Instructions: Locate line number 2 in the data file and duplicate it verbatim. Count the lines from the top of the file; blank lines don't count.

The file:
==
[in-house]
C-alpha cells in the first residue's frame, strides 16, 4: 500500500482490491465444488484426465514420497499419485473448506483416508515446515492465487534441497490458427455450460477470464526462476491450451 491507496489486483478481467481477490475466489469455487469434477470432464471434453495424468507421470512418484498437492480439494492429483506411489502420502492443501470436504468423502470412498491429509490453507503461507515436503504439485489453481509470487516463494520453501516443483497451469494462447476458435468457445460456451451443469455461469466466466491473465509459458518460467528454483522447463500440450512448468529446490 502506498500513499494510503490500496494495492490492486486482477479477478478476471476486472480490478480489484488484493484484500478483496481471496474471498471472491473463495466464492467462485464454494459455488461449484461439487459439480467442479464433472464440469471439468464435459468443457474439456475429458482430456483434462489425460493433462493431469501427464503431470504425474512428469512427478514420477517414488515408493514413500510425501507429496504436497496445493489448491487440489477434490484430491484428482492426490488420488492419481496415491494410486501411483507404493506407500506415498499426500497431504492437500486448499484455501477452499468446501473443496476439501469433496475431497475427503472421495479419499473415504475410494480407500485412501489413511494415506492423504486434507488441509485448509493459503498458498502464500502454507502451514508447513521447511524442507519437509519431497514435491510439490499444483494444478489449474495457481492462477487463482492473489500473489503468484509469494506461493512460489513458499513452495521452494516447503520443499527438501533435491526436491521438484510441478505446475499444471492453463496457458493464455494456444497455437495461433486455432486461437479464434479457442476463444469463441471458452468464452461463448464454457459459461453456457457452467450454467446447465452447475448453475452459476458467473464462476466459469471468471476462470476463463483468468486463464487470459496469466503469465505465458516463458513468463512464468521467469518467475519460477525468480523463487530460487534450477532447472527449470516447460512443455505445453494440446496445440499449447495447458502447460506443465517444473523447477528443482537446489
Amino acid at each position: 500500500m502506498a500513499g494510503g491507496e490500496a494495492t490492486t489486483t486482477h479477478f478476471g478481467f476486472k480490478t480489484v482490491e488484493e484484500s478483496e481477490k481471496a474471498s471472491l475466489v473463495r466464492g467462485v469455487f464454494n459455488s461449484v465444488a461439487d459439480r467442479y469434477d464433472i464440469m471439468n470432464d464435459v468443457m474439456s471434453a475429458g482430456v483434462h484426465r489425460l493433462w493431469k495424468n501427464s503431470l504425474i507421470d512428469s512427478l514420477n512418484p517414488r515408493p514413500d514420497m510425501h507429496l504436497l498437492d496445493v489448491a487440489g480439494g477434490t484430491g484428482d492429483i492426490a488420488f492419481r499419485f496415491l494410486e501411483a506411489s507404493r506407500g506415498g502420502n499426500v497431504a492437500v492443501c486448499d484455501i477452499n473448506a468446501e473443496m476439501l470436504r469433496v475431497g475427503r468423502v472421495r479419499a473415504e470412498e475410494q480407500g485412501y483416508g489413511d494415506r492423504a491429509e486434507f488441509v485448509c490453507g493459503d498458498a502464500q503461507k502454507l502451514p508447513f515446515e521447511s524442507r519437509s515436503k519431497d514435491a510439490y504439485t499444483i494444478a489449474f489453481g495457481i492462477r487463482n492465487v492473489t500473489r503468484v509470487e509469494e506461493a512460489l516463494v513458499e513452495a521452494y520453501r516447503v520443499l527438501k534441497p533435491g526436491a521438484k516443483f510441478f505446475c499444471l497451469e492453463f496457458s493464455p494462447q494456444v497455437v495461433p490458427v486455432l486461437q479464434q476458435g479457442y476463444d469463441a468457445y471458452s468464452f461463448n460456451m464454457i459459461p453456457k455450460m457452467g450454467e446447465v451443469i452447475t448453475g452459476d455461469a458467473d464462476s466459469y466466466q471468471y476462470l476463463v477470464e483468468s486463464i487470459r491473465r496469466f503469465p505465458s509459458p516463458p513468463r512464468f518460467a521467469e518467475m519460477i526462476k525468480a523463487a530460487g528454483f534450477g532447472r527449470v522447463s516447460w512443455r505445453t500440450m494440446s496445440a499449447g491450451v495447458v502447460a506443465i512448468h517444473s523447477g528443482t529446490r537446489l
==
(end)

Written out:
C-alpha cells in the first residue's frame, strides 16, 4: 500500500482490491465444488484426465514420497499419485473448506483416508515446515492465487534441497490458427455450460477470464526462476491450451 491507496489486483478481467481477490475466489469455487469434477470432464471434453495424468507421470512418484498437492480439494492429483506411489502420502492443501470436504468423502470412498491429509490453507503461507515436503504439485489453481509470487516463494520453501516443483497451469494462447476458435468457445460456451451443469455461469466466466491473465509459458518460467528454483522447463500440450512448468529446490 502506498500513499494510503490500496494495492490492486486482477479477478478476471476486472480490478480489484488484493484484500478483496481471496474471498471472491473463495466464492467462485464454494459455488461449484461439487459439480467442479464433472464440469471439468464435459468443457474439456475429458482430456483434462489425460493433462493431469501427464503431470504425474512428469512427478514420477517414488515408493514413500510425501507429496504436497496445493489448491487440489477434490484430491484428482492426490488420488492419481496415491494410486501411483507404493506407500506415498499426500497431504492437500486448499484455501477452499468446501473443496476439501469433496475431497475427503472421495479419499473415504475410494480407500485412501489413511494415506492423504486434507488441509485448509493459503498458498502464500502454507502451514508447513521447511524442507519437509519431497514435491510439490499444483494444478489449474495457481492462477487463482492473489500473489503468484509469494506461493512460489513458499513452495521452494516447503520443499527438501533435491526436491521438484510441478505446475499444471492453463496457458493464455494456444497455437495461433486455432486461437479464434479457442476463444469463441471458452468464452461463448464454457459459461453456457457452467450454467446447465452447475448453475452459476458467473464462476466459469471468471476462470476463463483468468486463464487470459496469466503469465505465458516463458513468463512464468521467469518467475519460477525468480523463487530460487534450477532447472527449470516447460512443455505445453494440446496445440499449447495447458502447460506443465517444473523447477528443482537446489